A little description of our trip to Washington, D.C., for an event held by President Biden at the White House honoring professional care workers, family caregivers, and advocates for people with intellectual and developmental disabilities.
Author: Ray Hemachandra
Autism and IDD: Caregiving, Advocacy, Community, and Love
We need to step up our support, recognition, and advocacy both for autistic and intellectually disabled people and for the caregivers—both support workers and caregivers—who love and care for them.
Poem: Those Who Remember
A new poem from Ray Hemachandra: “Those Who Remember”
A Letter about IDD Advocacy in North Carolina
What we lack most centrally in intellectual and developmental disability work and advocacy in North Carolina is the fierce urgency of now, to use and insist upon the meaning of the famous and essential phrase by Dr. King.
You’re My Son
My son Nicholas is autistic, and he has echolalia. But what he says in repeated speech can carry as much meaning—and sometimes even more feeling—as the “right” words.
Community Inclusion and IDD: Prioritizing and Empowering Choice for the Disabled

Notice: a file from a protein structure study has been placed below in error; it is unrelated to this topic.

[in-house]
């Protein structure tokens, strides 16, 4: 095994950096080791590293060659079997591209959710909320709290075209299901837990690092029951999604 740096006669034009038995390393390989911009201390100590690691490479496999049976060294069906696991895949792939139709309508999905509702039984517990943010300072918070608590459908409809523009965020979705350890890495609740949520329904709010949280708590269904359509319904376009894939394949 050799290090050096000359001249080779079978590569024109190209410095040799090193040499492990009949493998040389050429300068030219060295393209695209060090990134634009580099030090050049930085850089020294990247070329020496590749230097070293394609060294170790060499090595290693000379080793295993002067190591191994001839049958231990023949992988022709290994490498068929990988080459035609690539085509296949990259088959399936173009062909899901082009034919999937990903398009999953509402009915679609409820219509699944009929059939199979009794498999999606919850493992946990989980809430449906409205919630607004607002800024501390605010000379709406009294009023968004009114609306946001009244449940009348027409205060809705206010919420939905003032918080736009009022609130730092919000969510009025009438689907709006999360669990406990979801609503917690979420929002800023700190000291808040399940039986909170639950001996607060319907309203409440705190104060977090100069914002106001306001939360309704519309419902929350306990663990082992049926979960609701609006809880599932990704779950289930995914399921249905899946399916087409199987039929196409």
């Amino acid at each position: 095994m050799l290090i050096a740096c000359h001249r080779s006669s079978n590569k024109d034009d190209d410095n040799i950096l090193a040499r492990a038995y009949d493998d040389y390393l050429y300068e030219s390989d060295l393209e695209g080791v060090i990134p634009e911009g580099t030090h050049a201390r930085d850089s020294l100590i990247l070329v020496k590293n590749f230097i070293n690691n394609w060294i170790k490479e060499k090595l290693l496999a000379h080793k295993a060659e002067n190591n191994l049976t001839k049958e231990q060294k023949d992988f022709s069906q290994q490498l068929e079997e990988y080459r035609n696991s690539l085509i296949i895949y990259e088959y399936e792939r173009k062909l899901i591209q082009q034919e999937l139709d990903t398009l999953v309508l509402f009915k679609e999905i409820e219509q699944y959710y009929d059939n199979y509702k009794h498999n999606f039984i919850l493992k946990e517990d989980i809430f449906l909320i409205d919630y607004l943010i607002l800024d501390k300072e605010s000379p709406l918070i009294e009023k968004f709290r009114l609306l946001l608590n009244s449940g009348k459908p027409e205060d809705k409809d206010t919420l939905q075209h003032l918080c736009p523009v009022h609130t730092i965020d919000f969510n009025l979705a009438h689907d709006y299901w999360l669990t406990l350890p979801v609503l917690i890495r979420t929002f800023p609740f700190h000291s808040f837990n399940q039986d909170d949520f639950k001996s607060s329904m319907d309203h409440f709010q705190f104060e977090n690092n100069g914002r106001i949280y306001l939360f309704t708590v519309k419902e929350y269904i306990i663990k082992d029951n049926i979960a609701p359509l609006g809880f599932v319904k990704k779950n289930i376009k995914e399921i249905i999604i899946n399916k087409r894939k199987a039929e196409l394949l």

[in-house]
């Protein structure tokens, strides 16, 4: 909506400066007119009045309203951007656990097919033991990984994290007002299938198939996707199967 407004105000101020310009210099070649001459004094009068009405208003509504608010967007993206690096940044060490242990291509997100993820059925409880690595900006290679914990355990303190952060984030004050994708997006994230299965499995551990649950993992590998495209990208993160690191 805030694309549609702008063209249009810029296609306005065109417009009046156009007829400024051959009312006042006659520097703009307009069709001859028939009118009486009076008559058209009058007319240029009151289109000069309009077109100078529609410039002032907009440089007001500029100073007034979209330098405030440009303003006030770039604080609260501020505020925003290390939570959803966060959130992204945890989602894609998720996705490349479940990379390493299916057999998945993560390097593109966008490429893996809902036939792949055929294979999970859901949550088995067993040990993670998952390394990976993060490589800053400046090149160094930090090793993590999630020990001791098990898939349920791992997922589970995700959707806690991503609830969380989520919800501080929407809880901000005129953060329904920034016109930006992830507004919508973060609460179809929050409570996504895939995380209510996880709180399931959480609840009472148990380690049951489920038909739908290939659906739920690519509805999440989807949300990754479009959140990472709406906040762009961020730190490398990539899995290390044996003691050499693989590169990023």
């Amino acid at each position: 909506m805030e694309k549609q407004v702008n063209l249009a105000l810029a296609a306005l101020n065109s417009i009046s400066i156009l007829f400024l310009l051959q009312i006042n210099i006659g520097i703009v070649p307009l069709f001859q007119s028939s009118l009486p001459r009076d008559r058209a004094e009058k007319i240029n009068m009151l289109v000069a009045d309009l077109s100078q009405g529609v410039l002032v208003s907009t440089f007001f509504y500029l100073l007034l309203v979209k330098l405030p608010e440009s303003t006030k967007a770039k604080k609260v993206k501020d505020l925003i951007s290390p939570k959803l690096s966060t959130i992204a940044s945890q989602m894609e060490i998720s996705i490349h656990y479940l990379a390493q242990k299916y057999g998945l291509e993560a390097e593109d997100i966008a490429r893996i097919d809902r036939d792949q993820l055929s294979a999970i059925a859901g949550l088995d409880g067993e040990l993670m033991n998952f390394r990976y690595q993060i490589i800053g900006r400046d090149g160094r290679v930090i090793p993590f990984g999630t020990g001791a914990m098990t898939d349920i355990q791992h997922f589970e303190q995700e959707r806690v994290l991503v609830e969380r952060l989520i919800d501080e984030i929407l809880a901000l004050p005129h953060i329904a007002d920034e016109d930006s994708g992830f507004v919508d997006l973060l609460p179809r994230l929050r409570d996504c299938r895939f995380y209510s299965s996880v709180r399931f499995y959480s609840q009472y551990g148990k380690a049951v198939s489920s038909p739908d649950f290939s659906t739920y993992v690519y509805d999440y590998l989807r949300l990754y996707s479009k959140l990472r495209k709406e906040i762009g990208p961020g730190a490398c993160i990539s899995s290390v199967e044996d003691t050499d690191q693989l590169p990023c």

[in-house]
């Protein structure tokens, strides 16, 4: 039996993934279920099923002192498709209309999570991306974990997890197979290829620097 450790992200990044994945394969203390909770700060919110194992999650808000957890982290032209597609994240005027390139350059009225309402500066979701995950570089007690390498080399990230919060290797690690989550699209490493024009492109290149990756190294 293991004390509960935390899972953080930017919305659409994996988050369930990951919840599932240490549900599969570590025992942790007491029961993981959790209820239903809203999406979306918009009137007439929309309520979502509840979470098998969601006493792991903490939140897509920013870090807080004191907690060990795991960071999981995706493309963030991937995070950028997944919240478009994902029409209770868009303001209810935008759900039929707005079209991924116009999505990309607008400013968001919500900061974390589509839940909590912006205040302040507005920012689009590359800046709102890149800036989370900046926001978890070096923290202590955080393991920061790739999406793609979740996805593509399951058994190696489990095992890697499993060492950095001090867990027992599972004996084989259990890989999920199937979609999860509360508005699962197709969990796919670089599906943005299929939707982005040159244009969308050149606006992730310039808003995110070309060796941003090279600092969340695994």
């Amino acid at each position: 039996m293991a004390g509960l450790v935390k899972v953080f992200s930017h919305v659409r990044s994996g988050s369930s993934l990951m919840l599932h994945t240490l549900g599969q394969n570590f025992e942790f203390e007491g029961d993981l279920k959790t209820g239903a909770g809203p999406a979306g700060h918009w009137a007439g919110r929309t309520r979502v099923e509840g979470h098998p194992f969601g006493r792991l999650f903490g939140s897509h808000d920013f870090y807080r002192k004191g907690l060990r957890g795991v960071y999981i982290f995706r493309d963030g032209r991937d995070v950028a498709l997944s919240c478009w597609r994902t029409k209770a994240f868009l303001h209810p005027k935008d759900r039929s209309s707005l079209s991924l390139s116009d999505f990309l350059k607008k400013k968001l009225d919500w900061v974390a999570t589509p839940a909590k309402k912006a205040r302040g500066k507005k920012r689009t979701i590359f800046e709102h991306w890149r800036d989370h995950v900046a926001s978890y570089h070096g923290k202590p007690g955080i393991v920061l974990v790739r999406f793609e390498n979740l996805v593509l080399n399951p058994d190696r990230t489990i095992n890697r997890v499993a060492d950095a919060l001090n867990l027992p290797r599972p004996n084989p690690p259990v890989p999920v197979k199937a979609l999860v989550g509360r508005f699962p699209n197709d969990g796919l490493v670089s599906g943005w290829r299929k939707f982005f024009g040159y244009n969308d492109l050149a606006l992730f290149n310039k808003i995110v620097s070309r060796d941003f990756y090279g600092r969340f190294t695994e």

Should policy-directed “best outcomes” from government officials and advocacy groups reduce, rather than enhance, choice for people with intellectual and developmental disabilities (IDD)—and sometimes trap them in unsafe, hostile environments?
Autistic Isolation, Connection, and Joy: Never Miss Dessert
Autistic adults, like adults with intellectual and developmental disabilities more generally, are not often seen as agents of love, joy, connection, relationship, and meaning for others. That’s because they’re not often seen at all.
Poem: My Father’s Hands, in memoriam
A new poem by Ray Hemachandra: “My Father’s Hands, in memoriam”
Working for Just Community: Now, Then, Always
Going through an old box yesterday, I came upon a yellowed, frayed 9.5-by-12-inch certificate issued in 1950 to my grandmother, … More
The Value of Disabled Lives and Organs
Why might an autistic, intellectually disabled Black boy with Down syndrome be so much more valuable in death than in life? Because his parents made him an organ donor.